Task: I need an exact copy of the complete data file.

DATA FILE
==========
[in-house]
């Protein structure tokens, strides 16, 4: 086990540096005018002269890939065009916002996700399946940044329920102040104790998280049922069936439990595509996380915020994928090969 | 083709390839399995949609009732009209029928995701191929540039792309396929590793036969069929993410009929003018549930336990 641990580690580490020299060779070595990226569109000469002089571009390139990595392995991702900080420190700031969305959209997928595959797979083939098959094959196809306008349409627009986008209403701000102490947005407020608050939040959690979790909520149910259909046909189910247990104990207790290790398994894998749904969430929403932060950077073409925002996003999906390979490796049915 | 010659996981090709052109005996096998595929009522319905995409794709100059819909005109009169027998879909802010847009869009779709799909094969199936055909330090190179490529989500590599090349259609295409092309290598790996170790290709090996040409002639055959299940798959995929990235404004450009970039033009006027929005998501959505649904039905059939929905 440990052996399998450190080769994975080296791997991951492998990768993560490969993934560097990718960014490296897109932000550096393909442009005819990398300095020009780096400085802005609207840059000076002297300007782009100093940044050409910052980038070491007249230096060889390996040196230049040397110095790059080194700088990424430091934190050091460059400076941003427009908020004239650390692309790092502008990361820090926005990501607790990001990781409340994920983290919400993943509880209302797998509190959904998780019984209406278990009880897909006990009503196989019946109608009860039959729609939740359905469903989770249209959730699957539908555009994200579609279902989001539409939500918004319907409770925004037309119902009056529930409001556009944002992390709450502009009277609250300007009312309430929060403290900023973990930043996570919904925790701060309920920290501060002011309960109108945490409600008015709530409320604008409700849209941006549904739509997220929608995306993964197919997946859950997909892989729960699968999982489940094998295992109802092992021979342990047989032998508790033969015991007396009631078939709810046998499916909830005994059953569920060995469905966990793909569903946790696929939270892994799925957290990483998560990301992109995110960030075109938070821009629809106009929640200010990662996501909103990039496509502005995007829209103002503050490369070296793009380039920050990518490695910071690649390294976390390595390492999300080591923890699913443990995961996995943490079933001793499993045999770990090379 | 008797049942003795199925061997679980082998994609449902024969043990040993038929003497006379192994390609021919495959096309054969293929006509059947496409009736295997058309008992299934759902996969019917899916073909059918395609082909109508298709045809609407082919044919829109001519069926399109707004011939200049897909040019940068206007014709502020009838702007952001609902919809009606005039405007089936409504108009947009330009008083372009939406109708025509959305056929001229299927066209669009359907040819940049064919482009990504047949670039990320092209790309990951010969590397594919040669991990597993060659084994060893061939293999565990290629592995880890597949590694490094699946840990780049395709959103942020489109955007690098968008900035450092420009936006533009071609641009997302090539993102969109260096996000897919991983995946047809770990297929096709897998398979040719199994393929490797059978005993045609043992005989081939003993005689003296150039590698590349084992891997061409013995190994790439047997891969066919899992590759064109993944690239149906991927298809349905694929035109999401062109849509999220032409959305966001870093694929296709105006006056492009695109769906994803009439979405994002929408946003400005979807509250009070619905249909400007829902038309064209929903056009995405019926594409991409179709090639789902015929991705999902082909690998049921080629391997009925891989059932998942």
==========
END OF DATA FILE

[in-house]
């Protein structure tokens, strides 16, 4: 086990540096005018002269890939065009916002996700399946940044329920102040104790998280049922069936439990595509996380915020994928090969 | 083709390839399995949609009732009209029928995701191929540039792309396929590793036969069929993410009929003018549930336990 641990580690580490020299060779070595990226569109000469002089571009390139990595392995991702900080420190700031969305959209997928595959797979083939098959094959196809306008349409627009986008209403701000102490947005407020608050939040959690979790909520149910259909046909189910247990104990207790290790398994894998749904969430929403932060950077073409925002996003999906390979490796049915 | 010659996981090709052109005996096998595929009522319905995409794709100059819909005109009169027998879909802010847009869009779709799909094969199936055909330090190179490529989500590599090349259609295409092309290598790996170790290709090996040409002639055959299940798959995929990235404004450009970039033009006027929005998501959505649904039905059939929905 440990052996399998450190080769994975080296791997991951492998990768993560490969993934560097990718960014490296897109932000550096393909442009005819990398300095020009780096400085802005609207840059000076002297300007782009100093940044050409910052980038070491007249230096060889390996040196230049040397110095790059080194700088990424430091934190050091460059400076941003427009908020004239650390692309790092502008990361820090926005990501607790990001990781409340994920983290919400993943509880209302797998509190959904998780019984209406278990009880897909006990009503196989019946109608009860039959729609939740359905469903989770249209959730699957539908555009994200579609279902989001539409939500918004319907409770925004037309119902009056529930409001556009944002992390709450502009009277609250300007009312309430929060403290900023973990930043996570919904925790701060309920920290501060002011309960109108945490409600008015709530409320604008409700849209941006549904739509997220929608995306993964197919997946859950997909892989729960699968999982489940094998295992109802092992021979342990047989032998508790033969015991007396009631078939709810046998499916909830005994059953569920060995469905966990793909569903946790696929939270892994799925957290990483998560990301992109995110960030075109938070821009629809106009929640200010990662996501909103990039496509502005995007829209103002503050490369070296793009380039920050990518490695910071690649390294976390390595390492999300080591923890699913443990995961996995943490079933001793499993045999770990090379 | 008797049942003795199925061997679980082998994609449902024969043990040993038929003497006379192994390609021919495959096309054969293929006509059947496409009736295997058309008992299934759902996969019917899916073909059918395609082909109508298709045809609407082919044919829109001519069926399109707004011939200049897909040019940068206007014709502020009838702007952001609902919809009606005039405007089936409504108009947009330009008083372009939406109708025509959305056929001229299927066209669009359907040819940049064919482009990504047949670039990320092209790309990951010969590397594919040669991990597993060659084994060893061939293999565990290629592995880890597949590694490094699946840990780049395709959103942020489109955007690098968008900035450092420009936006533009071609641009997302090539993102969109260096996000897919991983995946047809770990297929096709897998398979040719199994393929490797059978005993045609043992005989081939003993005689003296150039590698590349084992891997061409013995190994790439047997891969066919899992590759064109993944690239149906991927298809349905694929035109999401062109849509999220032409959305966001870093694929296709105006006056492009695109769906994803009439979405994002929408946003400005979807509250009070619905249909400007829902038309064209929903056009995405019926594409991409179709090639789902015929991705999902082909690998049921080629391997009925891989059932998942």